The truth re: 35mm is that most of the *potential* resolution is lost to things like film judder, film grain, camera movement, and MTF factors. As far as 35mm film goes, 1080P HD is about as good as it gets in terms of actual picture detail. And, even if the detail were there, you would need to sit in extremely close proximity to your UHDTV set to see it :)
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Re: Ultra HD 4K Blu-ray

Postby John Schuermann » Sun Feb 01, 2015 6:50 pm

canofhumdingers wrote:I think at least part of the confusion lies in the fact that, yes, 35mm film has the POTENTIAL to resolve more than 2k resolution but it rarely actually DOES that. Yes, if you go back to the original camera negative of even old films, you can actually pull out much more detail than people saw on the films original release. A good example being the wires for things like the lions tail in wizard of oz or the wires for the Martian ships in war of the worlds. But the things is, filmmakers would use things like that knowing that the film printing process would make them all but invisible on the actual release print that went to the movie theater. When a film was made, it created the original camera negative which was then used to make an inter positive which was then used to make an inter negative which was then used to strike the release prints that were sent to movie theaters. That's at LEAST four photochemical printing processes before you got the copy that would actually be shown to the public. And with each generation of printing you loose detail so things like tiny wires practically disappear.

TL;DR: 35mm has the potential to resolve more than 2k but usually doesn't. When you see a 35mm print you are literally watching a copy of a copy of a copy. At best.


Good points, however the scans that I have seen were pulled from original negatives, and the 4K scans did not look much different. As you mentioned, you can start seeing things like wires on the lions tail (and Rodan's wings) on HD scans that you can't see with actual projected film. But of course the transfers you are looking at that reveal these details are "only" HD scans, not 4K scans. This essentially proves what I've been saying - Blu-ray and 2K are ALREADY better than film projection and may well represent the best 35mm films will ever look at least in terms of resolution. Dynamic Range and Color Gamut are areas where we can improve on what we are already seeing.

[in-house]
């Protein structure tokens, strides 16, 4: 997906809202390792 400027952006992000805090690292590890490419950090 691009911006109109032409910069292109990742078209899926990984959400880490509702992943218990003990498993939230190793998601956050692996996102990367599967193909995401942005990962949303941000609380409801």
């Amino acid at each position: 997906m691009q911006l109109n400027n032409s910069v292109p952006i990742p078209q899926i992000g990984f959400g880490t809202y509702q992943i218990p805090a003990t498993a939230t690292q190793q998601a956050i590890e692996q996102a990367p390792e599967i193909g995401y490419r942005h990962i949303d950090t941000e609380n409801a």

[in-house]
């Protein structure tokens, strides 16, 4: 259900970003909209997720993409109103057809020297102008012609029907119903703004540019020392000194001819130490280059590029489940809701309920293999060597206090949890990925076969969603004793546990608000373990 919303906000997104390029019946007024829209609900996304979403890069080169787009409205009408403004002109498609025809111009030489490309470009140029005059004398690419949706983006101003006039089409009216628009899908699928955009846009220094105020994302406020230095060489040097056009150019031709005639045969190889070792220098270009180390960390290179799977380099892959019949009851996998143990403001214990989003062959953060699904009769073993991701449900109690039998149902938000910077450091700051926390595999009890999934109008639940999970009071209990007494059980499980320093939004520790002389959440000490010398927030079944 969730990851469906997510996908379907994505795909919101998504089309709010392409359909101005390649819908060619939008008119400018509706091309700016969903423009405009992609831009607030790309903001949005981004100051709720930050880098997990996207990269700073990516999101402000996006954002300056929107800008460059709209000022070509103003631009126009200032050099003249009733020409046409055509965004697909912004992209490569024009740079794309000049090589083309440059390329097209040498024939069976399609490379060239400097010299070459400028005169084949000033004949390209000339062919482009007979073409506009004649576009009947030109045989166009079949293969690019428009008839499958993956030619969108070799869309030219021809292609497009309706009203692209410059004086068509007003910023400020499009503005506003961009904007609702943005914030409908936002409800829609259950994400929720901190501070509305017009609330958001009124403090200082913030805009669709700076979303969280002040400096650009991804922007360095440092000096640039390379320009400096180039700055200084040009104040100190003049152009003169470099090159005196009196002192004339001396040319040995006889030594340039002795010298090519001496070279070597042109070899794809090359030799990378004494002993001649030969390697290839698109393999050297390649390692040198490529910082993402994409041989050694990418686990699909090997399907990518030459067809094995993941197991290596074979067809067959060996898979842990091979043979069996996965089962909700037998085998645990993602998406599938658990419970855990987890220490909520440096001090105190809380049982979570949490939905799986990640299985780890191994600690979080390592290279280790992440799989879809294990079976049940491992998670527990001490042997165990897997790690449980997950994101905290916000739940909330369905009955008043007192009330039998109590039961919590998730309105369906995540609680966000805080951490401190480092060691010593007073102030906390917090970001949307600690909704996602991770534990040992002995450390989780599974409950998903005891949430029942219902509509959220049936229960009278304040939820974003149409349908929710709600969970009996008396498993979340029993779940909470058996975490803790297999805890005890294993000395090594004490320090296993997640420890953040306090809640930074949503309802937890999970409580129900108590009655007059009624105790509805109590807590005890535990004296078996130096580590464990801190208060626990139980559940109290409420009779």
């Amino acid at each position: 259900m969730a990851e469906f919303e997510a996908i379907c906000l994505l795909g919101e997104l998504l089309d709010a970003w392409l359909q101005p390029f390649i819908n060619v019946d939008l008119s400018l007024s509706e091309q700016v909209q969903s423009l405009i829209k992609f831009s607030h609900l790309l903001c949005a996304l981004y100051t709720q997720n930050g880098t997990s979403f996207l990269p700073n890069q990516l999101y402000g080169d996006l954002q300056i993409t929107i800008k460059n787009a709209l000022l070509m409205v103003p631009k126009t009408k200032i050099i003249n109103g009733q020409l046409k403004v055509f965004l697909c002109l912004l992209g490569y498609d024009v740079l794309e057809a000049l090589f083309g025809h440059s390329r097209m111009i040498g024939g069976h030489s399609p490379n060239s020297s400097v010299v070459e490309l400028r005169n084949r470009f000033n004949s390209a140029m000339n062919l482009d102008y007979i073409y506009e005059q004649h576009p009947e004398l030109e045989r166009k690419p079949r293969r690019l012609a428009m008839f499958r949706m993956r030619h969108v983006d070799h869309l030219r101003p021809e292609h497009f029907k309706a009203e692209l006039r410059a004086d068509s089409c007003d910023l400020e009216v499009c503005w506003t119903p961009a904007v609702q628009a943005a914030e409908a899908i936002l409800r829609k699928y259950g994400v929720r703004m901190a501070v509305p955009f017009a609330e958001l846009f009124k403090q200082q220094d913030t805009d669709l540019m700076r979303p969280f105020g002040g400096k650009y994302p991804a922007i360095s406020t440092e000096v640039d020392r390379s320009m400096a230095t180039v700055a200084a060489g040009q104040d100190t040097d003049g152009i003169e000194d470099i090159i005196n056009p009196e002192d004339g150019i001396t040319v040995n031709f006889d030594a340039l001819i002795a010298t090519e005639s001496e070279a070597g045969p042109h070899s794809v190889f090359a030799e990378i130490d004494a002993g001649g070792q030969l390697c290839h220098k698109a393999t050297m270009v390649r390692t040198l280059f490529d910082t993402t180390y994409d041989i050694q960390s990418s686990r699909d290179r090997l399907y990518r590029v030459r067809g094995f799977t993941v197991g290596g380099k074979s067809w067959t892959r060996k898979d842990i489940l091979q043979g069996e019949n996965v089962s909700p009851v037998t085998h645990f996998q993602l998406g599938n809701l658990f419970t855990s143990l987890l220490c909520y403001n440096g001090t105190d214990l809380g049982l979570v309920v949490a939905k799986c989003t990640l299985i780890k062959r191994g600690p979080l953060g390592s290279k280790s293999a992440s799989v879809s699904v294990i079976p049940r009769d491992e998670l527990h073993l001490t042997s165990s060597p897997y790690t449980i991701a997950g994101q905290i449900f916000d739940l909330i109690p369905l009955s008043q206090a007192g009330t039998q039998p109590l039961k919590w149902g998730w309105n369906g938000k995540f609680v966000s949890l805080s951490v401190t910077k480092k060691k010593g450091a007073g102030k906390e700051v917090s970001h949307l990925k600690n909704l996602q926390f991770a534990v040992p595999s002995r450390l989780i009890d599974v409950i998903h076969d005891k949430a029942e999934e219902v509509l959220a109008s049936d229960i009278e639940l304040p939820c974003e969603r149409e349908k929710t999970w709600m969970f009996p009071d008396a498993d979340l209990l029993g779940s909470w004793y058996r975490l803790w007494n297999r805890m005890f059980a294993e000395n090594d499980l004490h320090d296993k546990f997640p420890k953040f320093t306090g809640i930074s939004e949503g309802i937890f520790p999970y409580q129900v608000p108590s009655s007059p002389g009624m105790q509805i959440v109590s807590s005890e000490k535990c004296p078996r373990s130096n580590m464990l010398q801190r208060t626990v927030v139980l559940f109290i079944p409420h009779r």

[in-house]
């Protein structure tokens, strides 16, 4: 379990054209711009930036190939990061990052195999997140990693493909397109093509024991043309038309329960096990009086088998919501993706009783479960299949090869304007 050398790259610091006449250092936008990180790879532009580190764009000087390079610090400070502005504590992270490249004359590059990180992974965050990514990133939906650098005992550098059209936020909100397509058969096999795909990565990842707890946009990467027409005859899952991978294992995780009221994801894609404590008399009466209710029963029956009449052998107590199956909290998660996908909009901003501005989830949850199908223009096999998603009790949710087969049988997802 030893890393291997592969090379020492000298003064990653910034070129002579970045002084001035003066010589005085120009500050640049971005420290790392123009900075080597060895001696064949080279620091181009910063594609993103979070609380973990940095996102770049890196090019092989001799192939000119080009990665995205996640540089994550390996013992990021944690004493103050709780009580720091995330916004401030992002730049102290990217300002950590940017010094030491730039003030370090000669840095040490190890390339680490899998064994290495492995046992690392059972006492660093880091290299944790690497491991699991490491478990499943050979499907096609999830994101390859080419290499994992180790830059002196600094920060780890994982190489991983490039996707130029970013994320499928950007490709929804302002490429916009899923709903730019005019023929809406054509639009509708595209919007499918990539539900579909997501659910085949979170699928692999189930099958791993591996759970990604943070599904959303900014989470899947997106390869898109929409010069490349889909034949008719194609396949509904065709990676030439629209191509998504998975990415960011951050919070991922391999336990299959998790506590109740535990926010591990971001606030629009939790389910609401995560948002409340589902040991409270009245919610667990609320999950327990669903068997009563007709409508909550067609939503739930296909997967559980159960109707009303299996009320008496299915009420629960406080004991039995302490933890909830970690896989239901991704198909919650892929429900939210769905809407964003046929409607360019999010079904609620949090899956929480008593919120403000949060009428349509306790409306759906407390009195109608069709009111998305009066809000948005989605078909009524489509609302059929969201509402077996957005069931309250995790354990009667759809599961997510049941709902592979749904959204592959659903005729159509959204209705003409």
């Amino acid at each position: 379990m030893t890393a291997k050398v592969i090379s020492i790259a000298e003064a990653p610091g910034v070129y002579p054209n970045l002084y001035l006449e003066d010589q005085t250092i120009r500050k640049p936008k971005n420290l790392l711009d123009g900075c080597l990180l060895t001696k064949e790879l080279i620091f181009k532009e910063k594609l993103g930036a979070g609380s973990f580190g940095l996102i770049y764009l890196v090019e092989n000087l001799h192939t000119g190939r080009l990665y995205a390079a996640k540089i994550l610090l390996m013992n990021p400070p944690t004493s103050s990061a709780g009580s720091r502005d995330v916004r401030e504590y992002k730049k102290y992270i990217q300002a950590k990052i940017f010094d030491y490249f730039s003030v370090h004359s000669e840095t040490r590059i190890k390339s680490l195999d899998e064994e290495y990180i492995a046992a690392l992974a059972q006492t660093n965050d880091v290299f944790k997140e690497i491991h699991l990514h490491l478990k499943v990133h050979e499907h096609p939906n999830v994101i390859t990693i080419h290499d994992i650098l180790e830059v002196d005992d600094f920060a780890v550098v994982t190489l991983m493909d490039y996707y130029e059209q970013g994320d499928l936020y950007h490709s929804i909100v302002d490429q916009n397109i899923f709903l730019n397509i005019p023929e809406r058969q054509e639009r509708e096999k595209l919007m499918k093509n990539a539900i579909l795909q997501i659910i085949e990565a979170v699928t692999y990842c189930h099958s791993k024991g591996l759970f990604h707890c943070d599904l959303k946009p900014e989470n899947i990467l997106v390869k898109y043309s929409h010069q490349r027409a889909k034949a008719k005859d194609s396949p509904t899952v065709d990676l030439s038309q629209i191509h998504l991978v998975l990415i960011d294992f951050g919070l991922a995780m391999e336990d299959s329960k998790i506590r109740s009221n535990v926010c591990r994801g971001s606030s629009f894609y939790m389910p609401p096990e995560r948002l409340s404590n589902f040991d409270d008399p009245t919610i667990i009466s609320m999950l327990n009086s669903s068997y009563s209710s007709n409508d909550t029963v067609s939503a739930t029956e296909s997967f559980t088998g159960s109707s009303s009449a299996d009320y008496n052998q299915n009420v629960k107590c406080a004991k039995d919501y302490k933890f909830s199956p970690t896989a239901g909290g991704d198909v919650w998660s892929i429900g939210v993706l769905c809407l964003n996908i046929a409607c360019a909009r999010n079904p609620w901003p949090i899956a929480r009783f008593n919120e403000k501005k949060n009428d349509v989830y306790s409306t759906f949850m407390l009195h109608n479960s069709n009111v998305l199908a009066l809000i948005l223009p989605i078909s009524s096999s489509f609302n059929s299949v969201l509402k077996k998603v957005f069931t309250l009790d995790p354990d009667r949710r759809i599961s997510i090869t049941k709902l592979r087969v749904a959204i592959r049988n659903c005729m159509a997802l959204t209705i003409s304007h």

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Re: Ultra HD 4K Blu-ray

Postby John Schuermann » Sun Feb 01, 2015 6:52 pm

Legion wrote:How much clearer do people really need their movies to be...?


This is actually a good point :) In terms of clarity - meaning resolution, by my definition - things have already gotten to the point where we are reaching the limits of our human perception. In the areas of color and dynamic range, though, we are not even close. This is why Hollywood is looking at BETTER pixels, not MORE pixels. If you can have both, then great :)
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Re: Ultra HD 4K Blu-ray

Postby XvGojira » Sun Feb 01, 2015 7:27 pm

John Schuermann wrote:
Image



That does get the point across, at least the theory of it. But I know I won't really "get it" until I see some stills or clips of movies with the new color ranges compared to their previous versions.
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Re: Ultra HD 4K Blu-ray

Postby John Schuermann » Sun Feb 01, 2015 7:34 pm

XvGojira wrote:
John Schuermann wrote:
Image